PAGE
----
Apologia for these journals:
They are not about taking care of a relative with moderate to severe Alzheimer's/senile dementia.
For an explanation of what these journals are about, click the link above.
For internet sources that are about caring for relatives with moderate to severe
Alzheimer's/senile dementia, click through the Honorable Alzheimer's Blogs in my
links section to the right.
The Mom is in the hospital, but don't freak.
"It's a good thing." [Thank you, Martha Stewart, she said slyly.] It's late, so I'm not going to go into my usual extreme detail, not now, anyway (I promise, and warn, as well, that I will later, though), but while I wind down from the day with a cup of instant decaf with a touch of almond extract and some cream, I figured I'd better get the word out.
Essentially, on Wednesday night, after some weeks of becoming incrementally weaker despite the epo shots and the final increase in iron back to her former levels as of two weeks prior (that's a story in itself...I don't think I've mentioned that one, yet), Mom's legs just stopped working for her. We'd had an increasing number of half-wheelchair days just prior, but she always seemed to recover for the next half. Not Wednesday night. So, I made an executive decision that was horribly unpopular with Mom, overrode her protestations, called the paramedics and had her taken into the hospital. Turns out her blood work was near her normal levels but the last three months of recalcitrant anemia and increasing weakness had taken their toll. As it stands, now, she's spending three nights (Medicare's requirement) in the hospital then being transferred to her second skilled nursing facility 10 day to two weeks intensive rehab here, locally, on Sunday. I'm thrilled about this, even though Mom is not. The whole episode is practically a repeat of The Low Sodium Episode [the series of posts for which begin here and continue on for some weeks] almost four years ago, without the low sodium. As her hospitization doctor put it, "She needs some buffing up." Absolutely.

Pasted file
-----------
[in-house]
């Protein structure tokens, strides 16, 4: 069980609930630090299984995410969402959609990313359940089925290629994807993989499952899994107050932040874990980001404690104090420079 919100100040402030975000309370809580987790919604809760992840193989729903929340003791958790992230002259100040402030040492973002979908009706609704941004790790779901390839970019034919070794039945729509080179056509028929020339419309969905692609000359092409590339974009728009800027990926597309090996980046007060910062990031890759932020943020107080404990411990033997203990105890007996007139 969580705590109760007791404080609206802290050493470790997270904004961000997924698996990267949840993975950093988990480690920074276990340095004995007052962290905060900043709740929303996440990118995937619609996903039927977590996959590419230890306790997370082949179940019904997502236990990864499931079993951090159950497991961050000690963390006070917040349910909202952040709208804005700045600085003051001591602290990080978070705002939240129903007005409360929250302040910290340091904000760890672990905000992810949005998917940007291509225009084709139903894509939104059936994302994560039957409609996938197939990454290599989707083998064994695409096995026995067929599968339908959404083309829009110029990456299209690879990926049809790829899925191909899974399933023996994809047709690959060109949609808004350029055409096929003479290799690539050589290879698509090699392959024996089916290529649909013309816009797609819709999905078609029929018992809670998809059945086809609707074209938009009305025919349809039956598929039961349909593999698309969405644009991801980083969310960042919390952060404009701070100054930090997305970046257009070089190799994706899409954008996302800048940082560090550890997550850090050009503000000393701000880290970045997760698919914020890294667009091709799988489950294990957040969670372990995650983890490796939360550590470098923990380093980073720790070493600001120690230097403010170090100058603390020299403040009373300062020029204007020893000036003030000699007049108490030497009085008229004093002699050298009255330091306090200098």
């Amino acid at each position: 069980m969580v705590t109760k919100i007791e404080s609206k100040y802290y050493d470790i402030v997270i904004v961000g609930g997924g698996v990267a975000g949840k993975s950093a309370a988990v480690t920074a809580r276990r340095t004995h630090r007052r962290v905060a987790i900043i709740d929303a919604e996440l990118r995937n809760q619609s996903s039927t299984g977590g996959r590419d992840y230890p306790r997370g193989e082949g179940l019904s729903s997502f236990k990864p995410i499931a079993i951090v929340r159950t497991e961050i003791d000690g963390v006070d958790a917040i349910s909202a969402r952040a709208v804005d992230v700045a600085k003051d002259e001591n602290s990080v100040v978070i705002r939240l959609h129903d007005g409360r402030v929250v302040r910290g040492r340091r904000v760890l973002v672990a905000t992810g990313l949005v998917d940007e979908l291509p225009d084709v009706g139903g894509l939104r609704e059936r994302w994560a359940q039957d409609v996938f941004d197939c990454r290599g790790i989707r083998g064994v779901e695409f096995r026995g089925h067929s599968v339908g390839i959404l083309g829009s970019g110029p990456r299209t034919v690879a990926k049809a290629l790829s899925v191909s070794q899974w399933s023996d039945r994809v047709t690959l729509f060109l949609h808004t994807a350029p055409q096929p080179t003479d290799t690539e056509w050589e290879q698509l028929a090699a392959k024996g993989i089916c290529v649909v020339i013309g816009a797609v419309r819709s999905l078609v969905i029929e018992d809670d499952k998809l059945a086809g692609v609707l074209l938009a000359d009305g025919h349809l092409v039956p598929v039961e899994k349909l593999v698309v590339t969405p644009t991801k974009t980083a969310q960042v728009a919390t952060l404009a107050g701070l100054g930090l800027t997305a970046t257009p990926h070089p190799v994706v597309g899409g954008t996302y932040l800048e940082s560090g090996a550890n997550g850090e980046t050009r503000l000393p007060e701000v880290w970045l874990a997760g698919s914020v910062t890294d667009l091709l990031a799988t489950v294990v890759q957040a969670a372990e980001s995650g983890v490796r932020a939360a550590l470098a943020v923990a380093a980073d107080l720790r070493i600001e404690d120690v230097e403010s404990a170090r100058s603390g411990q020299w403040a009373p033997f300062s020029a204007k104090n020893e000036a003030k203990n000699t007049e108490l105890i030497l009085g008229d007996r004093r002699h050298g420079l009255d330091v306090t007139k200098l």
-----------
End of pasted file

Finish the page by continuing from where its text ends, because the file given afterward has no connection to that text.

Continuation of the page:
This time, as well, she definitely qualifies for Home Health Care, which will begin with an evaluation of our home which I've requested to be done during her SNF (by the way, I learned that the pros refer to these in conversation as "sniffs", a handy-dandy little vocal acronym) stay and which will include specific recommendations for making our home and our equipment easier and safer for my mother to handle, as well as recommendations for further equipment, if necessary. As well, the rehab, itself, will be specifically designed to the requirements of our home; the steps she needs to negotiate in and out of the living room, for instance. I'm very excited about all this.
Mom, of course, as usual, is not, but I'm talking it up positively in exactly the same way I did in August of 2004: It's a combination of rejuventating spa/bootcamp for her, will require work from her but no more than of what she's capable, and, when it's all over, we will have turned another corner in her life and care and should be able to continue much better prepared for whatever her future holds.